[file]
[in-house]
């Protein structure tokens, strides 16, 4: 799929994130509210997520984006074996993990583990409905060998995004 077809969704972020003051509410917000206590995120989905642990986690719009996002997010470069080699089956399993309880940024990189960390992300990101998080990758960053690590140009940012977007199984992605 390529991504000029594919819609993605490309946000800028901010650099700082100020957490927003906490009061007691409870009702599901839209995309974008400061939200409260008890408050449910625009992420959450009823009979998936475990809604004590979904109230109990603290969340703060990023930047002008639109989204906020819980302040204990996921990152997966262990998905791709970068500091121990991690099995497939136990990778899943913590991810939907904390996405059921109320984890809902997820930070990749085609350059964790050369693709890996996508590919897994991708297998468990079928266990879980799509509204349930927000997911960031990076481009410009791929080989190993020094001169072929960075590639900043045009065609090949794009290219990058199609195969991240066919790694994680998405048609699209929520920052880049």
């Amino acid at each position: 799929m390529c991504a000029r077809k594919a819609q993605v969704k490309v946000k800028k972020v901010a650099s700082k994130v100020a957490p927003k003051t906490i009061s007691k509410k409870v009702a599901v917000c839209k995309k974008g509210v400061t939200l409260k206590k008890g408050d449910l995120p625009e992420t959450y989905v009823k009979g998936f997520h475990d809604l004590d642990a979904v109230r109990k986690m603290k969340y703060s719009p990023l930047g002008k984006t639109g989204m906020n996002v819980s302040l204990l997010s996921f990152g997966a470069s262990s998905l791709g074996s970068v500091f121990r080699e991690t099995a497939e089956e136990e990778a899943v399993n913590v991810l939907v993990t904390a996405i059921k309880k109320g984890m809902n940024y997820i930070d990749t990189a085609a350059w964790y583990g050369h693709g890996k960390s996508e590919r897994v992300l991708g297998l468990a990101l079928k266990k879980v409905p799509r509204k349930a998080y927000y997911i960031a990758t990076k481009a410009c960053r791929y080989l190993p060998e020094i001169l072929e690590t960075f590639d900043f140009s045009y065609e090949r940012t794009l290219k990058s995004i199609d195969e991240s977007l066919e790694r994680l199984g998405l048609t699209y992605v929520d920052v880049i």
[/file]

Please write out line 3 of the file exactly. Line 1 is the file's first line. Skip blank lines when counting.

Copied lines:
């Amino acid at each position: 799929m390529c991504a000029r077809k594919a819609q993605v969704k490309v946000k800028k972020v901010a650099s700082k994130v100020a957490p927003k003051t906490i009061s007691k509410k409870v009702a599901v917000c839209k995309k974008g509210v400061t939200l409260k206590k008890g408050d449910l995120p625009e992420t959450y989905v009823k009979g998936f997520h475990d809604l004590d642990a979904v109230r109990k986690m603290k969340y703060s719009p990023l930047g002008k984006t639109g989204m906020n996002v819980s302040l204990l997010s996921f990152g997966a470069s262990s998905l791709g074996s970068v500091f121990r080699e991690t099995a497939e089956e136990e990778a899943v399993n913590v991810l939907v993990t904390a996405i059921k309880k109320g984890m809902n940024y997820i930070d990749t990189a085609a350059w964790y583990g050369h693709g890996k960390s996508e590919r897994v992300l991708g297998l468990a990101l079928k266990k879980v409905p799509r509204k349930a998080y927000y997911i960031a990758t990076k481009a410009c960053r791929y080989l190993p060998e020094i001169l072929e690590t960075f590639d900043f140009s045009y065609e090949r940012t794009l290219k990058s995004i199609d195969e991240s977007l066919e790694r994680l199984g998405l048609t699209y992605v929520d920052v880049i």